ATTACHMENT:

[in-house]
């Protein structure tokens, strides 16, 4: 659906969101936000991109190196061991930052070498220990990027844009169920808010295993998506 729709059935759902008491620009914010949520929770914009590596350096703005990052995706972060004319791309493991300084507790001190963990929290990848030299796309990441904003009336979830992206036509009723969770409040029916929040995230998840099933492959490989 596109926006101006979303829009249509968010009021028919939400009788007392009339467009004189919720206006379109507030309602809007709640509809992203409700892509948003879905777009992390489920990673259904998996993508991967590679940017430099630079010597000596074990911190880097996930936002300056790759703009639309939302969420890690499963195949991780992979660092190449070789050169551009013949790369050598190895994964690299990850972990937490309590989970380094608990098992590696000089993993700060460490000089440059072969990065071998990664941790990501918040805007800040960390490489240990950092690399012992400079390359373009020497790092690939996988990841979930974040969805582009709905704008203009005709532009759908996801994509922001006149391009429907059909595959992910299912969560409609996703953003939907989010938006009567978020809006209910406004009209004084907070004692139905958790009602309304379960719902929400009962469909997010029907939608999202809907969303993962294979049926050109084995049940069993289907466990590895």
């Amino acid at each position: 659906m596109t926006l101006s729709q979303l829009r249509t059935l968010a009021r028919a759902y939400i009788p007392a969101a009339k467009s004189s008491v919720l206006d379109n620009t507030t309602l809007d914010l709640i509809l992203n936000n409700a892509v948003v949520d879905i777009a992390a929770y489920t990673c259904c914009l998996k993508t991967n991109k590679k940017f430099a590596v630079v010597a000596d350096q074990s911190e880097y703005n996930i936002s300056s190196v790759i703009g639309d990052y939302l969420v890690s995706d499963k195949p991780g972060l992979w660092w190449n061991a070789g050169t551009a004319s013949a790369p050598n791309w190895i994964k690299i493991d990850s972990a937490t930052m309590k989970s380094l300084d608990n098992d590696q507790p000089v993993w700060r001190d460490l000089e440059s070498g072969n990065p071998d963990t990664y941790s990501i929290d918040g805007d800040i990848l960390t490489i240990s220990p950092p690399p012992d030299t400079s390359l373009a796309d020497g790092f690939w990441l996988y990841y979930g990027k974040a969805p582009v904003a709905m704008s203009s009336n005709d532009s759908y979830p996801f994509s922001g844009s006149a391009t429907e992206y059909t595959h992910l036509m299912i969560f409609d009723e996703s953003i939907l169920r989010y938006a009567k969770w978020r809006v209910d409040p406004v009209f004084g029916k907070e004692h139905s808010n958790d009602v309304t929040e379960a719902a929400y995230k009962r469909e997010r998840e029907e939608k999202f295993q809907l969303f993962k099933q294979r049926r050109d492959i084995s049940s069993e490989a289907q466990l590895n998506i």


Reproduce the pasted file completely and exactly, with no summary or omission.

[in-house]
């Protein structure tokens, strides 16, 4: 659906969101936000991109190196061991930052070498220990990027844009169920808010295993998506 729709059935759902008491620009914010949520929770914009590596350096703005990052995706972060004319791309493991300084507790001190963990929290990848030299796309990441904003009336979830992206036509009723969770409040029916929040995230998840099933492959490989 596109926006101006979303829009249509968010009021028919939400009788007392009339467009004189919720206006379109507030309602809007709640509809992203409700892509948003879905777009992390489920990673259904998996993508991967590679940017430099630079010597000596074990911190880097996930936002300056790759703009639309939302969420890690499963195949991780992979660092190449070789050169551009013949790369050598190895994964690299990850972990937490309590989970380094608990098992590696000089993993700060460490000089440059072969990065071998990664941790990501918040805007800040960390490489240990950092690399012992400079390359373009020497790092690939996988990841979930974040969805582009709905704008203009005709532009759908996801994509922001006149391009429907059909595959992910299912969560409609996703953003939907989010938006009567978020809006209910406004009209004084907070004692139905958790009602309304379960719902929400009962469909997010029907939608999202809907969303993962294979049926050109084995049940069993289907466990590895």
């Amino acid at each position: 659906m596109t926006l101006s729709q979303l829009r249509t059935l968010a009021r028919a759902y939400i009788p007392a969101a009339k467009s004189s008491v919720l206006d379109n620009t507030t309602l809007d914010l709640i509809l992203n936000n409700a892509v948003v949520d879905i777009a992390a929770y489920t990673c259904c914009l998996k993508t991967n991109k590679k940017f430099a590596v630079v010597a000596d350096q074990s911190e880097y703005n996930i936002s300056s190196v790759i703009g639309d990052y939302l969420v890690s995706d499963k195949p991780g972060l992979w660092w190449n061991a070789g050169t551009a004319s013949a790369p050598n791309w190895i994964k690299i493991d990850s972990a937490t930052m309590k989970s380094l300084d608990n098992d590696q507790p000089v993993w700060r001190d460490l000089e440059s070498g072969n990065p071998d963990t990664y941790s990501i929290d918040g805007d800040i990848l960390t490489i240990s220990p950092p690399p012992d030299t400079s390359l373009a796309d020497g790092f690939w990441l996988y990841y979930g990027k974040a969805p582009v904003a709905m704008s203009s009336n005709d532009s759908y979830p996801f994509s922001g844009s006149a391009t429907e992206y059909t595959h992910l036509m299912i969560f409609d009723e996703s953003i939907l169920r989010y938006a009567k969770w978020r809006v209910d409040p406004v009209f004084g029916k907070e004692h139905s808010n958790d009602v309304t929040e379960a719902a929400y995230k009962r469909e997010r998840e029907e939608k999202f295993q809907l969303f993962k099933q294979r049926r050109d492959i084995s049940s069993e490989a289907q466990l590895n998506i």